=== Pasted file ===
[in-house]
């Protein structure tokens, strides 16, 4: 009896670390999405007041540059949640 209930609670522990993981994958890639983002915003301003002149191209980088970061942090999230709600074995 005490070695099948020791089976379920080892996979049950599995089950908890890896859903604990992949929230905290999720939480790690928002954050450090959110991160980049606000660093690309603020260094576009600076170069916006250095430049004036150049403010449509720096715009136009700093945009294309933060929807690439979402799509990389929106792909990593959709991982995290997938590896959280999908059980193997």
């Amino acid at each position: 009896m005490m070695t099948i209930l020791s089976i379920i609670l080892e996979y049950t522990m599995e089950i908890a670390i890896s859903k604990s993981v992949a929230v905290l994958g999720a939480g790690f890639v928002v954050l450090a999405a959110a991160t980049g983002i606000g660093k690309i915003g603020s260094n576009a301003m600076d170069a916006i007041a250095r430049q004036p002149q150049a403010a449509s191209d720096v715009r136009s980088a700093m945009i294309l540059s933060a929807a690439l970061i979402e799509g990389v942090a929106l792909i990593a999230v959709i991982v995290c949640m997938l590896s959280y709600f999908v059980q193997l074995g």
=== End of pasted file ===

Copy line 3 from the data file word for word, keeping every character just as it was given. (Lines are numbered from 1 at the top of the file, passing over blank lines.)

């Amino acid at each position: 009896m005490m070695t099948i209930l020791s089976i379920i609670l080892e996979y049950t522990m599995e089950i908890a670390i890896s859903k604990s993981v992949a929230v905290l994958g999720a939480g790690f890639v928002v954050l450090a999405a959110a991160t980049g983002i606000g660093k690309i915003g603020s260094n576009a301003m600076d170069a916006i007041a250095r430049q004036p002149q150049a403010a449509s191209d720096v715009r136009s980088a700093m945009i294309l540059s933060a929807a690439l970061i979402e799509g990389v942090a929106l792909i990593a999230v959709i991982v995290c949640m997938l590896s959280y709600f999908v059980q193997l074995g």